I'm kind of a full speed ahead gal. If I have goals, tasks, aspirations, it's usually always one speed, full throttle ahead, usually at light speed. Determined. Focused. Check it off the list! Git r' done!
In my now older, more life experience stage (ahem!), I've had to learn, somewhat the hard way, the damage that can occur from always moving at that pace...
Going H-A-M on that workout (if you don't know HAM, then look it up)! Add another workout day to the week! More cardio. Or even better, throw in a 2-a day!
Ahhhhhhh! Get hurt. Get sick. Get frustrated. Get mentally taxed.
Full speed ahead again. Eat Paleo. Cut calories. Only organic. No artificial anything. But "I make clean/healthy choices!!!"
HALT again. Nothing's working. Don't see any change. More frustration.
Is there a common theme and habit of going hard, brake, going hard again, brake?? A cycle of stop and go always tripping you up??
There are many out there that feel that doing MORE is the answer to their stalls, setbacks, and speed bumps. They throw all their energy, efforts, and time, at their health & nutrition goals. It can be easy to get lost in the determination and work done to reach those goals.
I am hear to tell you that focused effort is great and necessary, but we must find BALANCE in our commitments so that we don't burn out on the effort, hurt ourselves, and negatively affect our health. I've been on the negative side of all of these. It truly took me going to a mentally dark place before I could take some time to reflect, evaluate, and find a balanced plan that works well for me long term.
You NEED proper RECOVERY. Many of us don't allow ourselves adequate recovery from all the stressors we put on ourselves. Under-recovery can be one of the biggest hurdles to reaching and maintaining our goals. We all need adequate recovery in our sleep, nutrition, and exercise. If not, our nervous systems get taxed, cortisol levels remain elevated, and negative metabolic changes occur that can be severely damaging. Your body is extremely efficient and can handle a large workload, but eventually, it WILL break down and work against you if you don't treat it right. Don't let that happen!
Can you relate to any of the above? Here are some tips to make real change and resolve some of these issues.
- Get REAL with yourself with some self assessment and evaluation.
Ask yourself, why are you doing this? What are your goals? Be very clear on why you are making the choices you are. Have clarity in your 'WHY'.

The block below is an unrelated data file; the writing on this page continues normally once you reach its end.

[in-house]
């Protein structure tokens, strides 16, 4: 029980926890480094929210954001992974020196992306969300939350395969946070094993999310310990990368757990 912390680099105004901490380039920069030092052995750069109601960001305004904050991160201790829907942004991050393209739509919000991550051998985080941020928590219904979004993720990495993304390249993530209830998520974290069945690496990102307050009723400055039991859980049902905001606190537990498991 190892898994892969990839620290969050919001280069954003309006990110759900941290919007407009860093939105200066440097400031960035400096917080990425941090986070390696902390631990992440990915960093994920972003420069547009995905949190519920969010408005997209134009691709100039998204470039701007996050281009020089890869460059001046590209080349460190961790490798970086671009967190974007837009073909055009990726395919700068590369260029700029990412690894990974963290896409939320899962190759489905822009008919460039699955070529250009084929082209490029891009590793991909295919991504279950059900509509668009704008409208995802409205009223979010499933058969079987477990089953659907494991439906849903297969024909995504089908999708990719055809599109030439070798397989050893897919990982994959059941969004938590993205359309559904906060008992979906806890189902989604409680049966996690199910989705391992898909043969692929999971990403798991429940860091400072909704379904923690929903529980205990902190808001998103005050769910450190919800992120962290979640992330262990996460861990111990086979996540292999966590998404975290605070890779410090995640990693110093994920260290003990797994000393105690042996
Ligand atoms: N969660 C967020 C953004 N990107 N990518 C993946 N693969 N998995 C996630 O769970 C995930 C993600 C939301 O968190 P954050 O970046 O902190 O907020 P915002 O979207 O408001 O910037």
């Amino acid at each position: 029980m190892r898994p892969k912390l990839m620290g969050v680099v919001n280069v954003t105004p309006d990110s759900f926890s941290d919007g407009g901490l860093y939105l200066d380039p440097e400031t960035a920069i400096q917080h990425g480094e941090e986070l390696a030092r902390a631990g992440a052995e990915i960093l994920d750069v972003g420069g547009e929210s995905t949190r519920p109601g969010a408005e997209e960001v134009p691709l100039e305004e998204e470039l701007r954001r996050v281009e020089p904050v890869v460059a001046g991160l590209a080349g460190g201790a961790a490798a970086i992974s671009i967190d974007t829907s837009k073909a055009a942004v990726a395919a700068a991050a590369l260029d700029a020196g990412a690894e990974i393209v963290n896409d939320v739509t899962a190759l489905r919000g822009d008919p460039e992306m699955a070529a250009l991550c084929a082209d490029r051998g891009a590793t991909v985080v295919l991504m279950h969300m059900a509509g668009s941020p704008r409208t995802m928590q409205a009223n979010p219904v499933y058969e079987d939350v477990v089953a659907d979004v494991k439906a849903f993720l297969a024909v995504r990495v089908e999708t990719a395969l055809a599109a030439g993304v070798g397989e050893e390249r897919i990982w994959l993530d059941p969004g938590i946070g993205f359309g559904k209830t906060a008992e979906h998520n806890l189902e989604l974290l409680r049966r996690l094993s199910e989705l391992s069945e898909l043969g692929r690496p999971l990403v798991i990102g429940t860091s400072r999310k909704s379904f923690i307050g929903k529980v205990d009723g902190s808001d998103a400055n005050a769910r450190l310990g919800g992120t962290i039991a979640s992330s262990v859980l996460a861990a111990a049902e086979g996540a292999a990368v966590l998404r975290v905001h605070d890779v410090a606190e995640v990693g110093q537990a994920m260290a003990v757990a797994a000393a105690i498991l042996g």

How does it make you feel? Are you always tired, irritable, hungry. Are you constantly in pain or injured? Is your energy dragging regularly? Do you have constant gut problems? Is sleep a regular issue?
How's it working for you? If you're constantly doing MORE, and not moving forward, then maybe it isn't working. If what you're currently doing isn't working, maybe you need a different approach or plan? Maybe you need someone alongside you to give you a different perspective?
- Plan for recovery.
Make a conscious effort to plan in your recovery. It doesn't just naturally happen. You need to make the choice to take care of yourself and get the rest and recovery your body needs. This includes sleep, nutrition choices, and training schedule.
Include active rest. Get out of the gym every once in awhile. Go take a week or weekend vacation that doesn't include training or macro counting. Go on that date night with your significant other without thinking about the nutrition content on the menu. Go to the park and just PLAY with your kids or your dog. Sleep in Sunday and just have a lazy day enjoying LIFE. Allow yourself to have some FUN!
- Learn to listen to and trust your body.
This has always been a hard one for me. It's taken a LONG time to put this into play, but it is so worth it! Some of us get used to going so hard and hammering away on our bodies. No pain, no gain?? Not really. Your body is really good at communicating when enough is enough and you've pushed too hard. Don't overlook the pain & overtraining symptoms and tune out the signals that shouldn't be ignored.
Truly, sometimes LESS is MORE. When you put in consistent, quality effort over a long period of time, it is much more sustainable than perpetual cycles of all-out and brake.